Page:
Jarrod, who works full time for a solar energy company, contributes to the farm chores on evenings and weekends. Carie left her job as a lab safety coordinator in 2010 to work on the ranch full time. She’s currently working to expand into agritourism, offering wagon tours of the ranch’s bison pastures and pollinator plantings. She’s hoping to attract people who are interested in the bison, as well as bird and butterfly watchers. The ranch attracts monarch butterflies with a certified monarch way station, and it also attracts zebra swallowtail butterflies with pawpaw trees and other native plants.
Honoring ranch legacy
Carie and Jarrod’s last name, Starr, seems appropriate for a ranching couple. Their address on Lonesome Road outside of Thornville fits as well. They call their ranch Cherokee Valley Bison Ranch in recognition of Carie’s grandmother, who was half Cherokee. “We grew up going to powwows,” Carie recalls. Her grandmother once had her own harness racing business, and the land now used for the bison ranch was used for horse pasture and hay production.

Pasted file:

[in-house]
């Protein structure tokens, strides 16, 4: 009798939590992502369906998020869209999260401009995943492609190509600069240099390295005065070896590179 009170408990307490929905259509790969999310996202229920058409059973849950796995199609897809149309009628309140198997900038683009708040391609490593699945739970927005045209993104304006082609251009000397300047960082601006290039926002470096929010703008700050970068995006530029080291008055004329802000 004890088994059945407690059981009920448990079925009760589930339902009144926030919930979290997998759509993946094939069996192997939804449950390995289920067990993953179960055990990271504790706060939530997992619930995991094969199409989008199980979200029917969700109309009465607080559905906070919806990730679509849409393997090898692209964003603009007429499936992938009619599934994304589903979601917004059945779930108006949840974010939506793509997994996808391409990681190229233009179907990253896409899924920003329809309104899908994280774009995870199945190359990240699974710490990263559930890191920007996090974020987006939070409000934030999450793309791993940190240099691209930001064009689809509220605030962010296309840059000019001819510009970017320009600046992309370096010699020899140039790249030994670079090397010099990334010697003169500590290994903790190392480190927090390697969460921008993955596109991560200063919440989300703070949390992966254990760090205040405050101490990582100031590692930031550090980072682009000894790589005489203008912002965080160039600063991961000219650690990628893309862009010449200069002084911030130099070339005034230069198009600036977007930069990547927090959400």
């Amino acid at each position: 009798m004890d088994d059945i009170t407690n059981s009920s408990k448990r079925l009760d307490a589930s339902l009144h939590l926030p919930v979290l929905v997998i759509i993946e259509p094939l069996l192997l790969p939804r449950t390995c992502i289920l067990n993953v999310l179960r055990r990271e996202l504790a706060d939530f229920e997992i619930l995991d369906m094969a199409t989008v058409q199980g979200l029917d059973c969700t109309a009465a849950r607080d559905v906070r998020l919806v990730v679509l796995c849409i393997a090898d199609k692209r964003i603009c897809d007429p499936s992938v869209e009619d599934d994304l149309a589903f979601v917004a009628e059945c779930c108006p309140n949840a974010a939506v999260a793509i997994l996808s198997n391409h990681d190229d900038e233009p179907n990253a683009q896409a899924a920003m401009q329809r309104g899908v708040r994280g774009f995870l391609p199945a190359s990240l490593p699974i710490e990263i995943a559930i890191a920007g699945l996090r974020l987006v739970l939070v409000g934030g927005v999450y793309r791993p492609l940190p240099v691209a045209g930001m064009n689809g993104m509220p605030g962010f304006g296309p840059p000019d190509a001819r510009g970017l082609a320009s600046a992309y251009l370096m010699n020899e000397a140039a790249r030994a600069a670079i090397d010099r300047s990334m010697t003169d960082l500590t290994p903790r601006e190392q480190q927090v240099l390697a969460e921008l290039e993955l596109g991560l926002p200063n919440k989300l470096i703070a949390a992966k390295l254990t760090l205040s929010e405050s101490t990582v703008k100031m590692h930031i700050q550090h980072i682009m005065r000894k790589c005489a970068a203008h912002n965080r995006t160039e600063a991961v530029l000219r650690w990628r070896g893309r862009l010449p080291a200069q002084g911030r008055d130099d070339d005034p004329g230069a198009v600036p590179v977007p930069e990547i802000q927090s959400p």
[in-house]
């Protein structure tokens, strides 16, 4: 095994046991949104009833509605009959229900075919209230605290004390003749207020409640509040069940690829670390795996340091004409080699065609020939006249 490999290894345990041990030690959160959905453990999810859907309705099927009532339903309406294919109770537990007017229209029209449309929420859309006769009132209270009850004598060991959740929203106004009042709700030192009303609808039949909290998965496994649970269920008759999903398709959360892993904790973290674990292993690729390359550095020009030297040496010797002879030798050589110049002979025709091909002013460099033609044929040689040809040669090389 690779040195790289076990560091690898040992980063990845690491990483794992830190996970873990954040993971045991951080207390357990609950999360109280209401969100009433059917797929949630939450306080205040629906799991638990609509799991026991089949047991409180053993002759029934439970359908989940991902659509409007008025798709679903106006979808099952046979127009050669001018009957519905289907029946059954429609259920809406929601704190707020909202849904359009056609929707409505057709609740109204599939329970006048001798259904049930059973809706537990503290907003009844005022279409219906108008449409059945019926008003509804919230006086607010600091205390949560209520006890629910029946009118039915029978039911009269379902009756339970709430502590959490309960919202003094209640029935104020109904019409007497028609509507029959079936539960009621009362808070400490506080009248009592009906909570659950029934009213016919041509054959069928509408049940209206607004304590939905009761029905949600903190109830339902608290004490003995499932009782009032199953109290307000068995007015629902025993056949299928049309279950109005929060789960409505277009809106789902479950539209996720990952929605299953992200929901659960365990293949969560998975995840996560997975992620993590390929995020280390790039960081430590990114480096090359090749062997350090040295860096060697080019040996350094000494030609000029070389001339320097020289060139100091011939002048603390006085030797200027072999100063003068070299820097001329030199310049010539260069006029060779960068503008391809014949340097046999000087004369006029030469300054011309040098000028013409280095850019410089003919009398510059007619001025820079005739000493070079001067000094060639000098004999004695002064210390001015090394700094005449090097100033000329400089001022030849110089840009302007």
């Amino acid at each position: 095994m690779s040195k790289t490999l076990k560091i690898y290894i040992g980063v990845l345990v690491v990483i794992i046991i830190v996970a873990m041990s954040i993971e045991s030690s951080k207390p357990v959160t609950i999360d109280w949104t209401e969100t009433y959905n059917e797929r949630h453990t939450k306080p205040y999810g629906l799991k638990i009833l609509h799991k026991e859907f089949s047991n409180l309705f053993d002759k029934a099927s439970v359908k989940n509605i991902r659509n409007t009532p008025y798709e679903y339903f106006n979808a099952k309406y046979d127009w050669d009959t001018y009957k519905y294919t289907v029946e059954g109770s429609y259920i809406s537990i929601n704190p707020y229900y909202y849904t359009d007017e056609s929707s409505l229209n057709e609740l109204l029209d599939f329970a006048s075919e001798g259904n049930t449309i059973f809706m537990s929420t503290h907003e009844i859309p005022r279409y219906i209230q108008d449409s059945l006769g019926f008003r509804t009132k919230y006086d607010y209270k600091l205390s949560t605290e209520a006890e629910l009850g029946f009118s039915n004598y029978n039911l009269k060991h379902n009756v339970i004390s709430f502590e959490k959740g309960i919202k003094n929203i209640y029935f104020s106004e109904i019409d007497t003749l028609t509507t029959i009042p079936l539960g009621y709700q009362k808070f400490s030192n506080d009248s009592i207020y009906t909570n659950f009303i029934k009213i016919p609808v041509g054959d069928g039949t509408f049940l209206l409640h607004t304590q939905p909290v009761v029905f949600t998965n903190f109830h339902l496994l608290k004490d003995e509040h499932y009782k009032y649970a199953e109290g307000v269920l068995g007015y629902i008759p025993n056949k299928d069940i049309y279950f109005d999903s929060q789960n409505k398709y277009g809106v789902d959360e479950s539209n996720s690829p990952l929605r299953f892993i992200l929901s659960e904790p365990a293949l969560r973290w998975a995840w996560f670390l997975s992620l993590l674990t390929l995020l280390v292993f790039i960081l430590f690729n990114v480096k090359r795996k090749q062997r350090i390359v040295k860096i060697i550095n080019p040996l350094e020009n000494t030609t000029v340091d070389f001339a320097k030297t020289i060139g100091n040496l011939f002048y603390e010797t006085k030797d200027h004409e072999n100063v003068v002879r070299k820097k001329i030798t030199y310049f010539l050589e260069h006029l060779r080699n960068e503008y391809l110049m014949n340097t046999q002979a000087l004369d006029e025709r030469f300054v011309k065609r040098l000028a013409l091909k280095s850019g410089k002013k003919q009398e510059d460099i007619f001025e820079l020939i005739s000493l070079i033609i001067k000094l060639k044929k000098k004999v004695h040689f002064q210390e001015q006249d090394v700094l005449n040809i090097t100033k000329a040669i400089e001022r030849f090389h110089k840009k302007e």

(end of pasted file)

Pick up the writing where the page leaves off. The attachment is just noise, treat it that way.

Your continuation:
Bison are native to Ohio, and parts of State Route 40 were built along bison trails. The pastures at Cherokee Valley Bison Ranch recreate the plains once home to wild herds.
Raising bison is similar to raising beef cattle, except the fences need to be higher and people need to keep their distance, says Carie. To set the farm up for bison production, the Starrs fenced in five paddocks for rotational grazing, supplemented with hay. The first fence they built was 6 feet tall, with eight strands of electrified high-tensile wire. They were following guidelines for Western ranches, but bison raised in the West tend to be wilder, Carie notes.
More recently they’ve switched to six-strand fencing, which is adequate for calmer Eastern bison, she explains. Bison have been farm-raised longer in the Eastern U.S., so their genetics have shifted, and they’ve become more domesticated. That’s not to say the bison are tame, Carie adds. “Truth be told, the fences are a suggestion. If they wanted to go through, they could.”
Sorting out animals to sell or haul to the butcher takes patience, Carie says. They’ll put out feed in different pens, and then quietly open and close gates to separate groups until they are able to single out particular animals. “You have to know the herd pecking order,” she explains.
The Starrs are in the process of assembling a new corral and working chute for the bison. Structured like a cattle chute on steroids, it will give them to ability to pregnancy-check cows and more easily care for sick or injured animals.